Research Supporting a Lifetime of Brain Injury
Part 3 of 4
As the Soldier faces his next mission, he is both physically and mentally prepared for what is to come as his unit moves into a conflict in a dense urban environment. Over the years, he has moved through the ranks of the U.S. Army, and now relies on his training to execute his mission and to lead his team to face threats – both known and unknown. Ensuring the health of this Soldier is paramount to the lethality of the force. Medical research is the driving force behind protection for our Service Members' every possible medical need, including fostering strong psychological health and addressing traumatic brain injury.
JOINT PROGRAM COMMITTEES
The Congressionally Directed Medical Research Programs originated in 1992 through Congressional appropriation funding targeted towards specific medical research areas. These research areas have since grown to include over 30 programs from kidney and ovarian cancer to spinal cord injury and hearing restoration research programs.
The Psychological Health and Traumatic Brain Injury Research Program was established by Congress in 2007 in response to psychological health and TBI issues experienced by deployed Service Members in Iraq and Afghanistan. Currently the CDMRP provides support to the Joint Program Committees – Military Operational Medicine Research Program, the Combat Casualty Care Research Program and the Clinical and Rehabilitative Medicine Research Program – and the Defense Health Agency in managing the Psychological Health/TBI Research Program appropriations.
"The JPCs provide the strategy, and CDMRP coordinates the development and release of funding opportunities. The JPCs leverage the knowledge and materiel products from those awards and use them to benefit our Service Members, veterans, and the public," said Dr. Dwayne Taliaferro, CDMRP health sciences program manager.
Dr. David Okonkwo is the principal investigator at the University of Pittsburgh for the Targeted Evaluation, Action, and Monitoring of Traumatic Brain Injury, or TEAM-TBI, project that was funded through the PH/TBIRP appropriation. TEAM-TBI is a clinical trial for adults with a history of TBI that is aimed at improving the ability to diagnose and treat TBI.
"The ultimate goal of the TEAM-TBI initiative is to generate clinical practice guidelines to address chronic consequences of TBI," said Okonkwo. "Specifically, the goal is to establish diagnostic criteria for TBI clinical profiles, such as cognitive, vestibular and sleep, disorders, confirm efficacious targeted therapies, and provide deployable protocols and technology for large-scale cost-effective diagnosis and management."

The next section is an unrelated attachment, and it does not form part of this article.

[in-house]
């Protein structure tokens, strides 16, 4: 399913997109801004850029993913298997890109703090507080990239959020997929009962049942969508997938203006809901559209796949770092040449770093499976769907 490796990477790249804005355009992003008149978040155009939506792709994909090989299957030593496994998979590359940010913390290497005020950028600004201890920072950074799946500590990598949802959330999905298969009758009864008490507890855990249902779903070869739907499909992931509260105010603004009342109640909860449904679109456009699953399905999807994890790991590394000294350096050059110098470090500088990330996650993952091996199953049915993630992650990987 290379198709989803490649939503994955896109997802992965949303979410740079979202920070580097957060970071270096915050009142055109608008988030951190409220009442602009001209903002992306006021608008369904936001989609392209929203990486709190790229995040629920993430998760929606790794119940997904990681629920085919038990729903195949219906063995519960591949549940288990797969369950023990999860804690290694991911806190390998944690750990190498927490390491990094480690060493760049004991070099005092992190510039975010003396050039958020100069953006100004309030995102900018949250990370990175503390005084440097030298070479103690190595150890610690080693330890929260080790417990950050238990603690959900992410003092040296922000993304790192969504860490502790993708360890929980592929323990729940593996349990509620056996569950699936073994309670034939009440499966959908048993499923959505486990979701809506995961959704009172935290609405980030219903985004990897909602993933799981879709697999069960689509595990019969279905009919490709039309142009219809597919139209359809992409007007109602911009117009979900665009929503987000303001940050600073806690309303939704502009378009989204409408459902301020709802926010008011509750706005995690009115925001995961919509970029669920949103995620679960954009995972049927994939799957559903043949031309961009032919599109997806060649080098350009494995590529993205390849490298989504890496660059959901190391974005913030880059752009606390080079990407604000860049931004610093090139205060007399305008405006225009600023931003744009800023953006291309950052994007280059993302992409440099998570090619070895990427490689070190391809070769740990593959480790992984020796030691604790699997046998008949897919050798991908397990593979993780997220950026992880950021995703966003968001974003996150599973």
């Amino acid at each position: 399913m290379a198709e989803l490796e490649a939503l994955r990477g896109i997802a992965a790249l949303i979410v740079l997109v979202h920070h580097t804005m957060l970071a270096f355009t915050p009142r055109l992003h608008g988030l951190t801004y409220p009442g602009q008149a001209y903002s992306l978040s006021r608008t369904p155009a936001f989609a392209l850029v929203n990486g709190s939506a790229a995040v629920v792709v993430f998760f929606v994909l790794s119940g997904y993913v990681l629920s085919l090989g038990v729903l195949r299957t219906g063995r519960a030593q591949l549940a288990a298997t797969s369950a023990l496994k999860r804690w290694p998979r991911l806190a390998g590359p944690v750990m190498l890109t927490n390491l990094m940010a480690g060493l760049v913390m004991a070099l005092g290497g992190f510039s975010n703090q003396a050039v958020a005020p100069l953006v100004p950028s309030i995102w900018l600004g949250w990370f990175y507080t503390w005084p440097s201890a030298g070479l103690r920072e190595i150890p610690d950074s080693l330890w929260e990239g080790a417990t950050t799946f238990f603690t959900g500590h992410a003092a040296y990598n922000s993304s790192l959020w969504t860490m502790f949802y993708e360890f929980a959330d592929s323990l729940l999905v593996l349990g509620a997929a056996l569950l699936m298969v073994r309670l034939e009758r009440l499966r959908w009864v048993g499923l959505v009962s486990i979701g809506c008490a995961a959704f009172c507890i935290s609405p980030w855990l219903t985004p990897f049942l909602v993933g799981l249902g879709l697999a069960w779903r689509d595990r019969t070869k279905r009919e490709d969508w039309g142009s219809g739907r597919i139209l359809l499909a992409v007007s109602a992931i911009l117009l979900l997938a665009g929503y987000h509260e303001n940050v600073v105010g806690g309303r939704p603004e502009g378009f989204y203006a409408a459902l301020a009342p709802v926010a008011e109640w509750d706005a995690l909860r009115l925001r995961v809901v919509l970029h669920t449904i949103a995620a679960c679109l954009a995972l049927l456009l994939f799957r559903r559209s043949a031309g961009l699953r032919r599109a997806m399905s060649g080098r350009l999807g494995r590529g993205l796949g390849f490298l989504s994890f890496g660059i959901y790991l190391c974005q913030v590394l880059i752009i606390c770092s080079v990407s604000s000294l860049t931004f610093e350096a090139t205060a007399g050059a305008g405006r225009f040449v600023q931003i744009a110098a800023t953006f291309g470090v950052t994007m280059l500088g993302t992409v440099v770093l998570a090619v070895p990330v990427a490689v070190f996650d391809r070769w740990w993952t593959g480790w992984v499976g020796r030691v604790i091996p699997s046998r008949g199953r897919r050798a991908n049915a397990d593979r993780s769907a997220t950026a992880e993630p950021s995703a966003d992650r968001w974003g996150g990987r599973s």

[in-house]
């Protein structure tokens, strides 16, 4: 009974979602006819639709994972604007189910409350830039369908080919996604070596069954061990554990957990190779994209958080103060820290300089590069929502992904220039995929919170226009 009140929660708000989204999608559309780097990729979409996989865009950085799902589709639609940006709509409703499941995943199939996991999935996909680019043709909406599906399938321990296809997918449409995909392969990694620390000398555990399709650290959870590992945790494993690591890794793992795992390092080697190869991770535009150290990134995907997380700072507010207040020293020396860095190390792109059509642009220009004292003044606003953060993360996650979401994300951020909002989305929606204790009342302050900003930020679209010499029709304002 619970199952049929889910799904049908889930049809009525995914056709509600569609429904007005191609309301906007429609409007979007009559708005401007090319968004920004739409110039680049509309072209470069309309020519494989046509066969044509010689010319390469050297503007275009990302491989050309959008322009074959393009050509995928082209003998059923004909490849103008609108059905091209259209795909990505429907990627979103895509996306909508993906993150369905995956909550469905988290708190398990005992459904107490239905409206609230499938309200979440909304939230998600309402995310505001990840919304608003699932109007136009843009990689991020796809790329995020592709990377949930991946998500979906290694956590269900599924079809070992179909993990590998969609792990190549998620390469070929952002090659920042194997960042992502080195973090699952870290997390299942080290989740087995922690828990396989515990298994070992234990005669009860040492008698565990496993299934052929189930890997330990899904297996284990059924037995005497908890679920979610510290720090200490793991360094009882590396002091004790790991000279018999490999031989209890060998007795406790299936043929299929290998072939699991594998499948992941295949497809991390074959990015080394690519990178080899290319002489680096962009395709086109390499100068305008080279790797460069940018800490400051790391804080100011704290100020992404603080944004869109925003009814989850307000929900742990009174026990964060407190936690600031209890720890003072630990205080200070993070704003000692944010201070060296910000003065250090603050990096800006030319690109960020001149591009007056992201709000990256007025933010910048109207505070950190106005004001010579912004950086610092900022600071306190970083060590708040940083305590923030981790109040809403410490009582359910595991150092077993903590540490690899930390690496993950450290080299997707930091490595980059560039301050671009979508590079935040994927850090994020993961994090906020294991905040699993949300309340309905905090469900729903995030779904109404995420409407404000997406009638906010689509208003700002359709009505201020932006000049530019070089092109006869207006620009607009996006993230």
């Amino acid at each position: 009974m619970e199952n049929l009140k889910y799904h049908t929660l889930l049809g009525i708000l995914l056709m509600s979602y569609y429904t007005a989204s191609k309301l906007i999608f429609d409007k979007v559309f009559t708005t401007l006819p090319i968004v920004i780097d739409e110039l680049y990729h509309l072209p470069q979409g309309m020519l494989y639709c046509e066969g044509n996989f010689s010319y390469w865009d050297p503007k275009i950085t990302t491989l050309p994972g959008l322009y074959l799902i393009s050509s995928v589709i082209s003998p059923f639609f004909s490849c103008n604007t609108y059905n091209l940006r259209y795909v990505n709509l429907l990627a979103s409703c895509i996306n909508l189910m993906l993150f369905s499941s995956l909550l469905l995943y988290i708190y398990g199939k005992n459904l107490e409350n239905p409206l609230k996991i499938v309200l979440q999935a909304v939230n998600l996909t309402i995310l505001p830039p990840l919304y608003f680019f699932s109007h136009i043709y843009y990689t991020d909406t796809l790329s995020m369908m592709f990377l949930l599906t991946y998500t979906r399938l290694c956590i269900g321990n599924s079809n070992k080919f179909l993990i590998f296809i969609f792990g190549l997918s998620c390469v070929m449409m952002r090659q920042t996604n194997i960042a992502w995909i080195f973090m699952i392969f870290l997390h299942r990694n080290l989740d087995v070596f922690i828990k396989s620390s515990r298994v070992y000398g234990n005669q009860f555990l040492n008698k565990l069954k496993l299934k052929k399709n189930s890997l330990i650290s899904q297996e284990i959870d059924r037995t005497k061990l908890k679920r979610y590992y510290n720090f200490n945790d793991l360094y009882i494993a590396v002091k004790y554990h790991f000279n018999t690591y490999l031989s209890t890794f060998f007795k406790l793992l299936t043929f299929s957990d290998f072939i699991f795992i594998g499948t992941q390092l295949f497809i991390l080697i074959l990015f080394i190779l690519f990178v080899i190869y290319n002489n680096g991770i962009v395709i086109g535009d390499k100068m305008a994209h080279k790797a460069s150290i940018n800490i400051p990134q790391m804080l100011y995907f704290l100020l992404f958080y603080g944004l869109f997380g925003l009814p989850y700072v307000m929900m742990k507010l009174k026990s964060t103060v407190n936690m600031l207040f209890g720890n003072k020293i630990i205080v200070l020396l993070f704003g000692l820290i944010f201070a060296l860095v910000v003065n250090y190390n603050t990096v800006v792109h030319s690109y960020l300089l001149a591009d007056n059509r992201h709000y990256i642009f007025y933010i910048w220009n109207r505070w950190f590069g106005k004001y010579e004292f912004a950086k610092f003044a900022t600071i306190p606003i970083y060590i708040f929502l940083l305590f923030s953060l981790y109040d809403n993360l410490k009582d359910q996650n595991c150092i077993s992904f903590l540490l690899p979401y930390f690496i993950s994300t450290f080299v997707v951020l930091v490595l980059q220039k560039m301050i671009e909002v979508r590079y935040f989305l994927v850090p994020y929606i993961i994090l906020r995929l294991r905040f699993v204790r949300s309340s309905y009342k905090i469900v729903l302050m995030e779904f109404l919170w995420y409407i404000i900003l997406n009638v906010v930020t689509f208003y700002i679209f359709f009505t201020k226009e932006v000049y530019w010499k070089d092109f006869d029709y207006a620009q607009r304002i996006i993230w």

TEAM-TBI is a new approach to TBI clinical trials, using brain imaging techniques. Adults with a history of TBI and with symptoms related to TBI are enrolled in the study, and begin with a three to four day comprehensive evaluation to assess the patients' extent of injury. After this initial assessment, individualized treatment recommendations are made, and the patient is given a range of specialized treatment, working with experts in the different categories such as sleep, vision, memory and mood. The participants return for a repeat evaluation, using the brain imaging techniques that look at the anatomical structure of the brain and how it may have changed. This information will help to determine what progress was made with the specialized treatment therapy.
Okonkwo described how this research can help a Service Member who experienced a TBI and may be dealing with ongoing issues related to the original injury.
"The TEAM TBI approach teases out those seemingly unrelated and complex issues into their principle components. The team then develops targeted interventions that could allow a Service Member to return to active duty and still be effective," he said.
"TEAM TBI is a unique, comparative effectiveness study that seeks to confirm efficacious targeted therapies for TBI and also provide deployable protocols and technology for large-scale, cost-effective diagnosis and management of mild TBI using personalized and precision medicine," said Dr. Marcello Pilia, CCCRP assistant portfolio manager for the Neurotrauma portfolio.
Pilia shared that a total of 94 patients have been enrolled in the TEAM-TBI clinical trial, which includes a TEAM-TBI Toolkit for the six-month treatment.
"Interventions administered through this novel telemedicine treatment modality can include activity and sleep monitoring, personal coaching, and mindfulness and cognitive training," said Pilia.
RESEARCH PROVIDING RESULTS
"In the TEAM-TBI pilot study, we confirmed that a comprehensive clinical assessment protocol could inform a multi-disciplinary adjudication process to confirm specific TBI clinical diagnoses," said Okonkwo. "Targeted interventions in an individualized treatment plan produced success in reducing overall symptom burden. Furthermore, we confirmed success in treating multiple specific TBI clinical profiles such as sleep disorders, oculomotor disorders and cognitive disorders.
"The impact of the TEAM-TBI model on addressing specific TBI clinical diagnoses is the subject of several peer-reviewed manuscripts in varying stages of publication," he added. "We anticipate public dissemination of TEAM-TBI data through several channels in 2018."
As the Army major completes the mission and returns home, healthcare support will continue. Army Medicine is focused on injuries that both can and cannot be seen. Strategic partnerships throughout the DOD will continue working towards supporting our Service Members on and off the battlefield. Over the years, this officer will move through the ranks to become a senior leader where his experiences will be the guidance for younger Soldiers, and medical research will pave the way for future healthcare solutions.